Creating silhouettes! An introduction.


A toile is a most admirable thing to me – a result of ideas, tailoring technique, process planning and 3D experience evaluation mixed together, where all the ingredients has to be in balance with each other. A quality garment mock-up. A test garment, if you like. A century-old technique loved by many, but also often frown upon by people in a hurry.

What should we use them for? We can computer-render them nowadays! …is the very opinion I’m ever so used to be exposed to. It’s just a waste of time and material! Well, I beg to differ. The truth is that there’s nothing as sense-inspiring as being able to experience something in real life – the movement, the ease, flow, size and shadows. Transparency and layers. And of course, the pleasing look of something put together in the best possible order, to create that image of an un-forced result.

But what about all the “cutting edge” technology then? 3D scanning, robot sewing, laser cutting, 3D printed fashion garments, and computer rendered creative adjustments and/or design? Well… most of it is what I usually call smoke and mirrors. A distraction. But then again, it’s mostly about what you are all about: fast paced novelty, or, comfortable individual clothing.

I’m not saying that technology is bad – I myself is a huge consumer of technical ideas and machines, both new and old ones. I’m just not sure I want to wear it in the state it is mostly at right now. Sure, the fabric I’m using is machine-made, and the glasses I need and the sewing-machine also. I just want to be able to experience that sensibility a hand-finished unique garment can give me, as often as I can. I want something that has been made for me, with my pattern of movement and use in mind.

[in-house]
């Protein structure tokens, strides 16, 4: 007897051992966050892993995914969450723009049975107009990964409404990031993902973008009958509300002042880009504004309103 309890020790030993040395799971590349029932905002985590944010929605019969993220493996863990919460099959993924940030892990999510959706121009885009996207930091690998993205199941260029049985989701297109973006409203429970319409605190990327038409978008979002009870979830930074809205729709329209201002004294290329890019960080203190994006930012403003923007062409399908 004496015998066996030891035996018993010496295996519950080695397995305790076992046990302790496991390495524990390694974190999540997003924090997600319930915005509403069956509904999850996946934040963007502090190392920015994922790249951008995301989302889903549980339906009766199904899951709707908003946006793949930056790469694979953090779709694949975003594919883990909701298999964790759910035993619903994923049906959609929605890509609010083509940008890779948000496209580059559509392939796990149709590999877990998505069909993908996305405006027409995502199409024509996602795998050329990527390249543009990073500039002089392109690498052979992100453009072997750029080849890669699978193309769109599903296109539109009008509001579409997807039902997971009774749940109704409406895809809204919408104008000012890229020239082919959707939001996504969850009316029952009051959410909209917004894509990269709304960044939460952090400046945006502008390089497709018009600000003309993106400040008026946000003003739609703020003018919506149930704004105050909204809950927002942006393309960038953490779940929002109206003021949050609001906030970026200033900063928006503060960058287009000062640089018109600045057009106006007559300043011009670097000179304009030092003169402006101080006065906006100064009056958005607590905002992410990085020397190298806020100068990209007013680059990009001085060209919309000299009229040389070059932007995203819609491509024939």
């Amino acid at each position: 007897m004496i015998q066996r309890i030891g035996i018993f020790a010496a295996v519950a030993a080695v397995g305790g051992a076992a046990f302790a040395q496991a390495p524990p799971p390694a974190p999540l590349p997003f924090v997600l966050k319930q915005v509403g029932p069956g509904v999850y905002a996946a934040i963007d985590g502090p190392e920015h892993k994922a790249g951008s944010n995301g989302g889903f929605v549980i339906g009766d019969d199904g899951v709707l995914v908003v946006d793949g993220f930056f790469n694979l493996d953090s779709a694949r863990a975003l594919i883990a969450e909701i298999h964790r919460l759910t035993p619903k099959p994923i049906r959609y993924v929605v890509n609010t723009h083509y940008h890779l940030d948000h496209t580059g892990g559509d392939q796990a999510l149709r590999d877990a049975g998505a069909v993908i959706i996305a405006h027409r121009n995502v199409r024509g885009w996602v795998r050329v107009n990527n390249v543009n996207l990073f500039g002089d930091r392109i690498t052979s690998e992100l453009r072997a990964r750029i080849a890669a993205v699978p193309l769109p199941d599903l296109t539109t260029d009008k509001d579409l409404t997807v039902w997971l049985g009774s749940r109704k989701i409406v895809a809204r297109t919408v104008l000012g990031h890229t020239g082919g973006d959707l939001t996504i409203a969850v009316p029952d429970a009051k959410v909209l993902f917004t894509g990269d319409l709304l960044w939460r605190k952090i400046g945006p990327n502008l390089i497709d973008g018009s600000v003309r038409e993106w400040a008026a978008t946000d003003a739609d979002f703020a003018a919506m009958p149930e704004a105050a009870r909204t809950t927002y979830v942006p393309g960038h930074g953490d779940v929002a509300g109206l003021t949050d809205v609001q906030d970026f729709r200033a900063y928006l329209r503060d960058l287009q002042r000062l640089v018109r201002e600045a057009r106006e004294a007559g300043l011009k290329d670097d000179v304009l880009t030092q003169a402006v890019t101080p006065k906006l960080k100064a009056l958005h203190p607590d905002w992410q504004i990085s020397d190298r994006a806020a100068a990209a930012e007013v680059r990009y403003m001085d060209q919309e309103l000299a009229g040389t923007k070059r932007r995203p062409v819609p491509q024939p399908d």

And hence the toiles mentioned before! Let them enter! Why? Becase since individually made clothes are so time-consuming to make, and therefore often rather expensive indeed, these test garments are that perfect imagery solution, being made in a somewhat simplified “single layered” way in an easier-to-control fabric. They can show you drapes, tucks, seams and fullness in that realistic way since they are… well, realistic. And for me, which I find tremendously important, they can guide you in the way that the (or any) garment has to be put together for not ending up being “painted into a corner” – which usually spells efficiency.

And that’s not all! We have saved the best for last! You can also try them on! See if they pleases your eyes, mood and movement. You can actually mix different shapes together and plan your colors, shades and materials. You can design exactly the look you want – in reality! You can feel the process, and be a true participant in that no-restrains creation of new silhouettes. And that’s not the worst, right?

And that’s also why most designs that are even slightly advanced – still – often starts with a… What was that again? Toile. You should try it too! To make one. Or two. Or… well, you got the picture. Practice!

– Sten Martin / DTTA


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